Russia & Ukraine: Where Are We At?

The flag and coat of arms of Ukraine have become symbolic of the global fight for democracy 

Image Courtesy of Wikimedia Commons

The flag and coat of arms of Ukraine have become symbolic of the global fight for democracy Image Courtesy of Wikimedia Commons

Josephine Baranski, Online Arts Editor

Russia and the rest of the world have had a very complicated relationship throughout the past century; unfortunately, Eastern Europe has been caught up in international relations as a result of these issues. After World War II, the USSR annexed the Eastern Bloc, including Ukraine. In doing this, the Soviet Union became a communist superpower known for their limitation of civil liberties, lack of transparency, and use of military force. As tensions grew between the Soviet Union and other foreign superpowers, nations in western Europe and the United States joined together in an alliance called the North Atlantic Treaty Organization, or NATO, to prevent the spread of communism. Following decades of unconventional warfare, communism in Europe was extinguished with the fall of the USSR in 1991. Russian politics was democratized and nations in the Eastern Block gained independence from Moscow. However, despite the fact that Russia is officially a federal democratic state, they still have strong ties to communism and corruption, and the tensions that began during the 20th century still remain today.

Since Russia once governed Ukraine, there are strong social and economic ties between the two nations: natural gas pipelines being one of them. Ukraine also lies on Russia’s western border, and in the last decade, they have been making attempts to westernize, pursuing a spot in NATO and the European Union. Russia views this westernization as a direct threat to their national security. Some also believe that Russia is trying to reestablish their legacy in Eastern Europe. Fears initially emerged in 2014 when Russia invaded Ukraine and annexed Crimea, a peninsula with close Russian loyalties. Russia’s act of aggression sparked protests among the Ukranians, as they ultimately overthrew their pro-Russian president Viktor Yanukovych. Since then Russian-Ukrainian tensions have continued to grow, and Ukraine’s western allies have contemplated the best course of action.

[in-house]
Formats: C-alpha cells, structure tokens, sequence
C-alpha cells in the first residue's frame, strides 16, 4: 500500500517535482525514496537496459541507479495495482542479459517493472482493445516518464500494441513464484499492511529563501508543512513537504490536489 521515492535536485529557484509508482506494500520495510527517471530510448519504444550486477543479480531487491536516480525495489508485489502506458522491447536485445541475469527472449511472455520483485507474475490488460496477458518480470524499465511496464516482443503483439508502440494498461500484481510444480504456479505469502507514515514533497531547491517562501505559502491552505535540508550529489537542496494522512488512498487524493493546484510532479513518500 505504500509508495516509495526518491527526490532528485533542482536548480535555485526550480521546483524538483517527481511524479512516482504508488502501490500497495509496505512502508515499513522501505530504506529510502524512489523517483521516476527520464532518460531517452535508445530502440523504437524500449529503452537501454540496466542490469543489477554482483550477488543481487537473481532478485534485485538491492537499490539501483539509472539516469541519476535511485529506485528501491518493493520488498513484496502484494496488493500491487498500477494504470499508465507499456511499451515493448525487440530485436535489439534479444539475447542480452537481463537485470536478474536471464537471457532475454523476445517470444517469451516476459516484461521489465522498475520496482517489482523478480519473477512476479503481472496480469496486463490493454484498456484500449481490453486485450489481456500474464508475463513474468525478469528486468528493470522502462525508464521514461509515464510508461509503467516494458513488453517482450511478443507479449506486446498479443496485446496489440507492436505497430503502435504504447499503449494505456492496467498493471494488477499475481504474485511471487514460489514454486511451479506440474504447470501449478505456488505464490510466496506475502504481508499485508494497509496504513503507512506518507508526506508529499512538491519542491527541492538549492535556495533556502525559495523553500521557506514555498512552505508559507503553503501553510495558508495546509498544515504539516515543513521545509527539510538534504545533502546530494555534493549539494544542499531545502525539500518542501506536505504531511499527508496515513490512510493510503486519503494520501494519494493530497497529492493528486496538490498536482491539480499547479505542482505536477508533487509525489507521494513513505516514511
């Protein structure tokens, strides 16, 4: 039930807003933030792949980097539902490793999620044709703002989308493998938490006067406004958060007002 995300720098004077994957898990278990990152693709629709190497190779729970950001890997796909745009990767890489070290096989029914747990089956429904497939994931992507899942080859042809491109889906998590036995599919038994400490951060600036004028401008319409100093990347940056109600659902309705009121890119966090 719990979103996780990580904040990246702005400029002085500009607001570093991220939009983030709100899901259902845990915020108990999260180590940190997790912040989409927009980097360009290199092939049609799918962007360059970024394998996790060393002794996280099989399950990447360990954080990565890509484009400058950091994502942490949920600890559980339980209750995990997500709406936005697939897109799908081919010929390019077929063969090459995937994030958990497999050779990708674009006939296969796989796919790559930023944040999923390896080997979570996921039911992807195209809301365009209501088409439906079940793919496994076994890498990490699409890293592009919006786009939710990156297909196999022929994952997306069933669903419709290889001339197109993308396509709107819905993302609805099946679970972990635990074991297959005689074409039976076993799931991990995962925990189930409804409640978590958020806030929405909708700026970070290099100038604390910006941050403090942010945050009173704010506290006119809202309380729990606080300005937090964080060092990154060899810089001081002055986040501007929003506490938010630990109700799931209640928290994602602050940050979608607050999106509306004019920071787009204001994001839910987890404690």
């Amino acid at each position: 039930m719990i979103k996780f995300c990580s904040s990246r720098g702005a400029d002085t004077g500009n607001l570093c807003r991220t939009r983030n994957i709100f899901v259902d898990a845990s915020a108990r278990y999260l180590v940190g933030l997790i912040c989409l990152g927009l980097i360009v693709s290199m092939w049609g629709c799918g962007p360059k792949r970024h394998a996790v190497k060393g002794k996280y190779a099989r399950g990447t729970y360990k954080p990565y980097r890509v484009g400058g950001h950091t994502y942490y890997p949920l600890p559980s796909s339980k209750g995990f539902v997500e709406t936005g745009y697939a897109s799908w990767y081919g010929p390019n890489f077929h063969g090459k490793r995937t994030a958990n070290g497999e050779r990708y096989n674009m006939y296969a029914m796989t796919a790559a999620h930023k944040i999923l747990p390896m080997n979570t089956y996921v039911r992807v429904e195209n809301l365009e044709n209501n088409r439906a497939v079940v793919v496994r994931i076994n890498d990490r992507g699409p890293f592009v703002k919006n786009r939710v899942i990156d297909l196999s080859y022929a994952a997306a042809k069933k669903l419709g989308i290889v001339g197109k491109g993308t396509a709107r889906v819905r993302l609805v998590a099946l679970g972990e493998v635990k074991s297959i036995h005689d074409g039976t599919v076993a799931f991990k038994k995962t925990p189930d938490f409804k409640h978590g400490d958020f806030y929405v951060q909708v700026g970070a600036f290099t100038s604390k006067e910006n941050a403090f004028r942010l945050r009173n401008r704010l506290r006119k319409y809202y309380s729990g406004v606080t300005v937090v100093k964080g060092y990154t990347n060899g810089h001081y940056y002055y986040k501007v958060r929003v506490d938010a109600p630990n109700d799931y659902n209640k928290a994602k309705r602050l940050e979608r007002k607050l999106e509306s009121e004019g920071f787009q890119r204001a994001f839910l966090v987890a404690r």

In recent months, Russia has mobilized approximately 130,000 troops, along with medical supplies and military equipment, to the Ukrainian border, in a seemingly apparent bid for war However, Russia has adamantly dismissed any allegations of invasion as “hysteria.” On January 21, Biden declared that if Putin invaded Ukraine, America would not allow Nord Stream 2 to be built, and would target their economy.  

As the Russian shadow over Ukraine looms larger, the rest of the world has begun to notice its presence. As current international relations stand, if Russia were to invade Ukraine, the matter could spiral into the largest conflict that has occured on European soil in the past 50 years, affecting the lives of nearly everyone on the planet. The PDS community is keenly aware of this threat. Sophomore Ben Masia comments, “I think the U.S. should stand for safety, especially given that 70% of all of Russia’s military forces are at the Ukrainian border right now.” Junior Laurel Masciantonio echoes, claiming that “I think it’s definitely concerning, and it seems a little scary. I know that there is a lot of tension between the two countries, and I really hope nothing bad happens. But I haven’t really heard too much about it, and I kind of wish we learned more about these issues in school.” Indeed, Masciantonio raises a valid concern; this is an issue that could possibly implicate the entire PDS community, and it is vital that students understand and discuss these foreign issues.